My review of Julienne van Loon’s novella Harmless was published in the Sydney Morning Herald, the Age and the Canberra Times last weekend, prompting me to think again about the novella as an art form and all that’s been said about it over the last few years. As many readers and commentators have observed, the novella has been enjoying something of a come back, due in part to the digital revolution and in part, in Australia at least, to the Griffith Review novella competition, which received more than 200 entries. Julienne van Loon was a judge of this competition, along with Craig Munro and Estelle Tang.
Harmless exhibits one of the classic features of the novella, in that the action is compressed and tightly constructed – a point I make in my review. But what I didn’t go into – 600 words imposes its own kind of compression – was how that action and those characters are made richer for the reader by the scope van Loon allows herself to explore the characters’ past lives and what has led them to their present impasse.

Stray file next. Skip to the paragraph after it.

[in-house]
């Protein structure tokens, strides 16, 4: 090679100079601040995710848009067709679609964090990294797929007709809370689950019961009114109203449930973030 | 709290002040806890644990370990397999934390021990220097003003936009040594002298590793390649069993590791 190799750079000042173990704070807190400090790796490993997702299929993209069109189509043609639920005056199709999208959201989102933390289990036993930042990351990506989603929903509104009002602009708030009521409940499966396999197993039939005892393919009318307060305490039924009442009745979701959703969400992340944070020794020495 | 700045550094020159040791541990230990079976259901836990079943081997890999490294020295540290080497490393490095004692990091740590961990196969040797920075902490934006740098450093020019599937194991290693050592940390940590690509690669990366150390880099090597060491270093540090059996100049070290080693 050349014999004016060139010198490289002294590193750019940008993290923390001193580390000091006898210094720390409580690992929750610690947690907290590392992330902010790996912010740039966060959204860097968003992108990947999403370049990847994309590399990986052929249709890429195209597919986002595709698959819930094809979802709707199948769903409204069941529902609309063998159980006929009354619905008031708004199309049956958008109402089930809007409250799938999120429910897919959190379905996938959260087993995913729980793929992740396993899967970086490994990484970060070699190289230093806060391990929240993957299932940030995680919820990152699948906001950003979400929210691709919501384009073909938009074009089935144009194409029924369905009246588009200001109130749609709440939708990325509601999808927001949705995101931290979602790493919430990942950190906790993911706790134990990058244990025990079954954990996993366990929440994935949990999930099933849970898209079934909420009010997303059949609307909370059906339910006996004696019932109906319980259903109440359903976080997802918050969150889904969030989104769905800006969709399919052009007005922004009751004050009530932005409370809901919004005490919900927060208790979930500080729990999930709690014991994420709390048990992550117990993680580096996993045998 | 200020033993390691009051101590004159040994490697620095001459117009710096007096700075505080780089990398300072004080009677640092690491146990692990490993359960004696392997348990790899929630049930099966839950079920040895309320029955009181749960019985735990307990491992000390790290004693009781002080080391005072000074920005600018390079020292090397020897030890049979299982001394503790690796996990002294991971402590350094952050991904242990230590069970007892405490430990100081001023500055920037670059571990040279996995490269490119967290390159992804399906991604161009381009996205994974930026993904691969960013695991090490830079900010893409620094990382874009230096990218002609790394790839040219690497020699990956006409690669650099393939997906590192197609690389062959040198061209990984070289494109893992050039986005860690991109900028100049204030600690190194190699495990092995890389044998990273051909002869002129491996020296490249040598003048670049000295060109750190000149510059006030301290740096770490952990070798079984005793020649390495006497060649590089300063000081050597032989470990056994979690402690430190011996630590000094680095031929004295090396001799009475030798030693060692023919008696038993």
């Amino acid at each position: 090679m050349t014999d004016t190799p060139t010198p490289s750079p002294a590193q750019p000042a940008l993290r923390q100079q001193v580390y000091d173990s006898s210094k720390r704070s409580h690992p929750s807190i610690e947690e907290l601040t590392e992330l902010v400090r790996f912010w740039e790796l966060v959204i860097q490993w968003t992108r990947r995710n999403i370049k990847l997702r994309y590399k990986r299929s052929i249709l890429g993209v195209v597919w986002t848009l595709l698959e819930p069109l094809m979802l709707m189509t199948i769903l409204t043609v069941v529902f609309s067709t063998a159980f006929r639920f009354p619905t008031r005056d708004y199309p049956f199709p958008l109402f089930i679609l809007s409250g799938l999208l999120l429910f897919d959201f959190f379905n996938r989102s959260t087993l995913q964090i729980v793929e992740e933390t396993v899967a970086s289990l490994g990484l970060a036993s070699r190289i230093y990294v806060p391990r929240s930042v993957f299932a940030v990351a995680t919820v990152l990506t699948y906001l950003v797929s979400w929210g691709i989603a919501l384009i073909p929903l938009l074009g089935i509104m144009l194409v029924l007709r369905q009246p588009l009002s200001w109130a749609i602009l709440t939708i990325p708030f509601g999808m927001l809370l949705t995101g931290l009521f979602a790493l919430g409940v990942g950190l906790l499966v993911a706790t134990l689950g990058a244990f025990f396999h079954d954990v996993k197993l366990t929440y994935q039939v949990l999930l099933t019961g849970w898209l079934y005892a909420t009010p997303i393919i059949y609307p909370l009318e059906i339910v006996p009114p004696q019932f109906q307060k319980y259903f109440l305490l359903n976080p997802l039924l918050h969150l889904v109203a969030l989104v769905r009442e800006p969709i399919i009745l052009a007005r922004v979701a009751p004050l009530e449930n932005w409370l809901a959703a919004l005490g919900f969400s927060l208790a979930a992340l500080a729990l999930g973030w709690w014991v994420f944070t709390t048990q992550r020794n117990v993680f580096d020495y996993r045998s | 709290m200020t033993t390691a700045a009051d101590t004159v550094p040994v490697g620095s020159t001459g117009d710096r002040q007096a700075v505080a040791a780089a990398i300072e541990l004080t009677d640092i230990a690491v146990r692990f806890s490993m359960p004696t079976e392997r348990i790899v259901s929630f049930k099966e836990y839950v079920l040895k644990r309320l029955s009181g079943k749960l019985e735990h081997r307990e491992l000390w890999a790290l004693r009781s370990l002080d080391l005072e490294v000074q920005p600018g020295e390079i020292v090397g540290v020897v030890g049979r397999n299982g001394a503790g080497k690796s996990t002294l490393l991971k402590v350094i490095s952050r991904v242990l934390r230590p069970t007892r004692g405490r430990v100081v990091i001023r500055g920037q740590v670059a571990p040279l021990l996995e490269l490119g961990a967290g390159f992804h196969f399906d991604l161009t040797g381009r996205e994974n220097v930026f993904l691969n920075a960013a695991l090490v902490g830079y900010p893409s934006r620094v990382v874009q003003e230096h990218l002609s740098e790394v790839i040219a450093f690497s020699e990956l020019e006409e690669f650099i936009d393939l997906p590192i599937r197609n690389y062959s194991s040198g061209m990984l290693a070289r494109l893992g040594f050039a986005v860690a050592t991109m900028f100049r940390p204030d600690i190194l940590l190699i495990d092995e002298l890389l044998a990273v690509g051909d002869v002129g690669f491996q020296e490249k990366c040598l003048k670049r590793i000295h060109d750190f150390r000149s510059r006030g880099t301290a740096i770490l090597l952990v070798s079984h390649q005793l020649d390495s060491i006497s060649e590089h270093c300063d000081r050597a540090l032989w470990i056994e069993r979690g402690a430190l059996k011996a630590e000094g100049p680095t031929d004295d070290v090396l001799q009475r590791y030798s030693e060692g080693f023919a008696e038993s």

Harmless could have been an excellent short story, tense and full of a sense of impending doom - not that those qualities are missing from the novella – but it takes longer to reach the climax. It takes its own good time.
While I was writing my own attempt at a novella, called Ashes from the Headland – it made the finals in the Griffth Review comp and you can read more about it here - I was helped in my thinking by an excellent essay called The Novella: Some Tentative Suggestions by Professor Charles May. May talks about various hallmarks of the novella, including ‘an ordered situation broken up by disorder’, a character having ‘to make a choice of nightmares’ and a setting that is ‘cut off from the everyday world of normal reality.’ All of these apply to my novella and to Harmless, a title that contains frightening levels of irony.
It’s a fascinating question, and of course one that will never be answered definitively – how long a work of fiction needs to be in order for the themes and characters to find full and satisfying expression.